Week 14

Voice Message Updates on WhatsApp. Adjustable playback, waveform visualization, draft preview, out of chat playback, remember playback, pause/resume recording.

Self-Spam. Verizon customers received mysterious texts… from their own number. And as one my suspect, it looks like it was a concerted effort targeting one of the largest carriers in the US. I was one of those customers and, as a mobile tech professional, I feel obligated to share. Spam callers have been spoofing local numbers for years now, so, sure, why not SMS? See also: email. Le sigh.

iOS Auto-Updates. Craig Federighi explains why your iOS auto-updates arrive late. Apple’s SVP of Engineering reveals that they intentionally stagger rollouts to pro-active users who intentionally seek updates in order to gather feedback. So, no, you didn’t imagine the lag. My wife & I have an ongoing competition about who can get the next iOS version first… and she usually wins. Guess which team I’m on? Yep, Team Auto-Update.

WhatsApp Voice. The voice message system in WhatsApp is getting a much-needed overhaul. The update includes, among other features, out of chat playback and adjustable playback speeds. If this elicits a mere shoulder shrug from you, then it is worth pointing out that in many countries outside the US, WhatsApp is the go-to messaging platform regardless of OS. My wife and our family in Perú communicate almost exclusively through audio messages.

OnePlus Event. The OnePlus 10 Pro 5G launch event happened this week. Positioned as a viable S22 Plus or Pixel 6 Pro alternative, the most notable feature of the 10 Pro is the camera that was co-developed with Hasselblad. Boasting burdenless design, the new flagship will come loaded with OxygenOS 12 to provide a “fast & smooth” experience. And, yes, it will be available in the US — at least one major carrier already offers OnePlus phones for purchase and service connection. You can watch the replay here.

Motorola… has risen to the #3 slot amongst smartphone OEMs in the US. According to recent sales data, the handset company has benefitted greatly from the demise of LG’s mobile division with a 131% growth YoY. Motorola always wins nostalgia points for me personally since I was fairly brand-loyal back in the feature phone (and beeper) days. They’ve been on my radar in recent years due to the resurrected Razr and their supposed near-stock approach to Android.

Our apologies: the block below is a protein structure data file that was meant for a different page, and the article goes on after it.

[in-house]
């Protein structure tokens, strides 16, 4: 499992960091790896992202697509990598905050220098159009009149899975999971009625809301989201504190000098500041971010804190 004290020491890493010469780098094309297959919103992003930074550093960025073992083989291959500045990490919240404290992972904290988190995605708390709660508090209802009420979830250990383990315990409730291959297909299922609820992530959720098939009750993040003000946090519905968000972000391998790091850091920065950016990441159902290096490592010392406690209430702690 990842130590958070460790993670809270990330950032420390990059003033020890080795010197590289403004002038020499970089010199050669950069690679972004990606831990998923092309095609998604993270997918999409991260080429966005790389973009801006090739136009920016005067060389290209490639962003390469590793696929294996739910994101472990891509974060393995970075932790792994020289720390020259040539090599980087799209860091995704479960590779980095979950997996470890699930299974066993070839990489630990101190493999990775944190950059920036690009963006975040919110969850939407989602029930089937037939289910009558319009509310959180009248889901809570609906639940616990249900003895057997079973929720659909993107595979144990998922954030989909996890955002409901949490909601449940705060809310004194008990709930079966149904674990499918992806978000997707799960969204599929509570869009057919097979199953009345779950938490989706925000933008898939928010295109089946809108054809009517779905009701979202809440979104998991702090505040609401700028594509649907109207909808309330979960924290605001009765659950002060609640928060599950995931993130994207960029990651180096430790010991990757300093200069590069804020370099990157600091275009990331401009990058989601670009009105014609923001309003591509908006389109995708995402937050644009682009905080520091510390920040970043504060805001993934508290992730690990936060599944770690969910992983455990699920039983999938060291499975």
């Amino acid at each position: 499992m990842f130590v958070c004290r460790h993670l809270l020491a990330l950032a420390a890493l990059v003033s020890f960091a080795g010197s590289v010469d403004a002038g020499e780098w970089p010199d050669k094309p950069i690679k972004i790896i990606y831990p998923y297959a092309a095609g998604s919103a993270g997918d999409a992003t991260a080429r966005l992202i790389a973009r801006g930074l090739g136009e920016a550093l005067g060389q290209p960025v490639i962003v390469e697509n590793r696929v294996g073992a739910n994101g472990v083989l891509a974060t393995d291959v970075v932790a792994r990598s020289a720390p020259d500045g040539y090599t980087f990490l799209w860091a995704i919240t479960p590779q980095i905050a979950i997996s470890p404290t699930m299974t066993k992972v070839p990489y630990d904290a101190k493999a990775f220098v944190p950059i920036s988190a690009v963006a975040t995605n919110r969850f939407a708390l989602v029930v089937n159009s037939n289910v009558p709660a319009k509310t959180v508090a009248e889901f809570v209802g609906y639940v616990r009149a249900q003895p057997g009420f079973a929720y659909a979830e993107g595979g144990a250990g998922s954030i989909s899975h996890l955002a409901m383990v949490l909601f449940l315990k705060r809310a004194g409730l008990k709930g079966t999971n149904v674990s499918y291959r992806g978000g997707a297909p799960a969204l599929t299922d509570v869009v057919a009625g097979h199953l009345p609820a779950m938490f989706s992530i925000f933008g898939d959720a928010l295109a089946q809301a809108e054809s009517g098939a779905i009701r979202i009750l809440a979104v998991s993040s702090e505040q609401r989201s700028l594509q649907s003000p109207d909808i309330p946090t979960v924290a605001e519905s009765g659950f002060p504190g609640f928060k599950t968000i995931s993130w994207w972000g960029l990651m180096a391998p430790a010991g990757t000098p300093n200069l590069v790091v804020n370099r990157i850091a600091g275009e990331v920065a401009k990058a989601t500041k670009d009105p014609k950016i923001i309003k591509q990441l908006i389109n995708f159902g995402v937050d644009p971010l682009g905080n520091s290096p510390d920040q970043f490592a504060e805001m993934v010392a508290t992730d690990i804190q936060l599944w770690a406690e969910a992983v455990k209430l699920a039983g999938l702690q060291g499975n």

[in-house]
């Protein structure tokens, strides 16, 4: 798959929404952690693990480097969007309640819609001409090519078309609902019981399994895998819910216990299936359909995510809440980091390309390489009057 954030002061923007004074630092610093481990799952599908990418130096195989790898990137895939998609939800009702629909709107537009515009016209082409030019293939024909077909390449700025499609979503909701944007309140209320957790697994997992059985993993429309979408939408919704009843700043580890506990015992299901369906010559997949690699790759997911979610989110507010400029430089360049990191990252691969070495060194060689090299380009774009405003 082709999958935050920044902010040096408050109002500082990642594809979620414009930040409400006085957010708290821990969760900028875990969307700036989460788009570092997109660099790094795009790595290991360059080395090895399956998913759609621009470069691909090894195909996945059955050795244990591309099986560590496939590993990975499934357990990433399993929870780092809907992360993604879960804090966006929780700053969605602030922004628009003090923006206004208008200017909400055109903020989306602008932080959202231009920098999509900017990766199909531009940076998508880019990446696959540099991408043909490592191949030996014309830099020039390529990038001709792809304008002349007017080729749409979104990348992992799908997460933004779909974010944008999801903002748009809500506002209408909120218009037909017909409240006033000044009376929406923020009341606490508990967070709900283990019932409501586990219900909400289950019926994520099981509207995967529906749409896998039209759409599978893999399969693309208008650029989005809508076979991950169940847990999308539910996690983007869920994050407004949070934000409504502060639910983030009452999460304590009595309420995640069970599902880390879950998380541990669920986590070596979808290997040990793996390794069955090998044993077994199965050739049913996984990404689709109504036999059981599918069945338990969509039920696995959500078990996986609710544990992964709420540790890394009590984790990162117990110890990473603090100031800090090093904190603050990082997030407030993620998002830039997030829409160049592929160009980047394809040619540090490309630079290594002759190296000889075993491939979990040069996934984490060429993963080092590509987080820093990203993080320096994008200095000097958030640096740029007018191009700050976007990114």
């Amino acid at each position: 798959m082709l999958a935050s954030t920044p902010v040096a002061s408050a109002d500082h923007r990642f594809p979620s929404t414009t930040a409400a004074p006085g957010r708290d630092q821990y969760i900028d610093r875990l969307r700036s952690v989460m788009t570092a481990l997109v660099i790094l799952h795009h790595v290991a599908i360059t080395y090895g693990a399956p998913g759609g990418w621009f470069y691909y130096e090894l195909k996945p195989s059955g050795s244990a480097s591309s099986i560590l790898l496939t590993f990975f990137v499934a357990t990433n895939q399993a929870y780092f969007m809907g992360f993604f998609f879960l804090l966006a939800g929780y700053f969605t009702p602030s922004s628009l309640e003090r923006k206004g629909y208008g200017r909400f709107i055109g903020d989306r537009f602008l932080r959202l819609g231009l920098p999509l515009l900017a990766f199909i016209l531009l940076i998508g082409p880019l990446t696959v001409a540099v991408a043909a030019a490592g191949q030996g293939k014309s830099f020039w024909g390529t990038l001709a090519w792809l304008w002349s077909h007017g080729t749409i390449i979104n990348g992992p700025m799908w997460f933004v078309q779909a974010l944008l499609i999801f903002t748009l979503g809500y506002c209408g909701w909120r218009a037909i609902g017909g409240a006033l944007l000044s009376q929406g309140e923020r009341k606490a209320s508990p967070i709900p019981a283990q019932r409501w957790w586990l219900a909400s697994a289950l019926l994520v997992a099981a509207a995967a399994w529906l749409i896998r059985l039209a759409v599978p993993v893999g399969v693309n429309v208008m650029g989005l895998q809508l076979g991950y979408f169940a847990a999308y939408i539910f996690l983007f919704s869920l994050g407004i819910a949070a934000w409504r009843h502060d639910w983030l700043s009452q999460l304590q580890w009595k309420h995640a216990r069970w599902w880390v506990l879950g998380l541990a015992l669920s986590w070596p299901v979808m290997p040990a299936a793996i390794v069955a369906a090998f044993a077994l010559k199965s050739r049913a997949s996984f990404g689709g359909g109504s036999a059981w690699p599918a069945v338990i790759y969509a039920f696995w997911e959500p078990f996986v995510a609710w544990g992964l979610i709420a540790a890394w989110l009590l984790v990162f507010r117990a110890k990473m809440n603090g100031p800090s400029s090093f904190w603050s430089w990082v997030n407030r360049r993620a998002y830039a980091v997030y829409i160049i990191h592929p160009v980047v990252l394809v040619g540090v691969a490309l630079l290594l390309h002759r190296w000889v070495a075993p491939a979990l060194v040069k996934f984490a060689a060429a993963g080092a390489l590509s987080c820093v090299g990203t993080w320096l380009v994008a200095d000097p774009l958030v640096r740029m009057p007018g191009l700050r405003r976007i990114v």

From the desk of…

This week, I was going to run an expanded edition of the Apps Roundup, but then I came across this piece from Bloomberg’s Mark Gurman and wanted to discuss. In it, he posits that Apple should bring some of its more popular services to Android. It’s an interesting idea to ponder that raises all sorts of fun questions. The first one that comes to my mind is what would Apple apps look like on Android? And what about the competitive advantage of the “walled garden”?

We can look at Apple Music for a clue to how Apple on Android might work in terms of the experience. The information architecture, the interaction design, the look & feel… those sorts of things. It’s always interesting to study the design decisions of the companies that also designed the platforms, especially when they have to address competing platforms. But what about the actual services?

I agree with Gurman that Apple stands more to gain by broadening its target market to Android users. There will still be plenty of features to keep us embedded in our ecosystems of choice. Besides, it’s not like swapping out OEMs is exactly easy. But if we look at the interoperability efforts being made on the smart home front, it feels like that’s the direction that technology — and its users — wants to go.




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